Office Depot, Inc. (NYSE: ODP), a leading global provider of office supplies and services, announced that on Friday it filed a presentation with the U.S. Securities and Exchange Commission (SEC) demonstrating the importance of shareholders electing the Board’s nominees at the Company’s Annual Meeting on August 21.
In the presentation, Office Depot noted that the election of the Board’s nominees will ensure their continued oversight of the Company’s progress on its multi-year strategic plan to improve operations at Office Depot and achieve the substantial synergies and value creation opportunities of the OfficeMax and Office Depot de Mexico transactions. Office Depot also highlighted the unique qualifications of its Board nominees in executing on these long-term initiatives and completing the integration process with OfficeMax for an expected successful closing by the end of 2013. The Company emphasized the particular importance its nominees’ qualifications, as removing some of these Board members could cause significant delays to the integration process, which is already well underway, and the realization of the merger’s significant value for shareholders. Each month of delay in successful integration represents approximately $12 million in lost potential synergies for the combined Company and thus all Office Depot shareholders.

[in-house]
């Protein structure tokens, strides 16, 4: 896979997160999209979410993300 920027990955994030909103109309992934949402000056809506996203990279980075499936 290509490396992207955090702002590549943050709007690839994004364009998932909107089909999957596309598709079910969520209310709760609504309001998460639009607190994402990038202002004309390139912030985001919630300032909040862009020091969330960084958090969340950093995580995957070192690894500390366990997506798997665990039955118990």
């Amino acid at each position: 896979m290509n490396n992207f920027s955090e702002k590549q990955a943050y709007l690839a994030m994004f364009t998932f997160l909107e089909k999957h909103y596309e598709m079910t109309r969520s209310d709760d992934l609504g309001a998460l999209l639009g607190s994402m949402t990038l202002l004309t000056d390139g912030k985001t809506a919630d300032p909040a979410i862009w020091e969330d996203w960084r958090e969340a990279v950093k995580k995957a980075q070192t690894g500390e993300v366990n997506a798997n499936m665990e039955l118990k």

Starboard Value LP has spent the last nine months boasting to the Company and its investors about an alternative plan, finally unveiling it three days ago -- just a few weeks before the Company’s important election of directors, at a time when there is a clear need for efficient and focused execution of the merger process. Starboard’s recently filed presentation discloses a “plan” that is not only deeply flawed, but threatens to undo much of the core operational improvements put in place by the Company. Further, it poses massive risk to the proposed merger of equals with OfficeMax, specifically in terms of integration planning and the CEO search. For example, Starboard proposes cutting over 60 percent of the Company's IT budget and 50 percent of the Company’s Finance budget, severely impacting daily business operations. These are the kinds of ideas that would significantly set back the business and destroy much of the value inherent in the merger.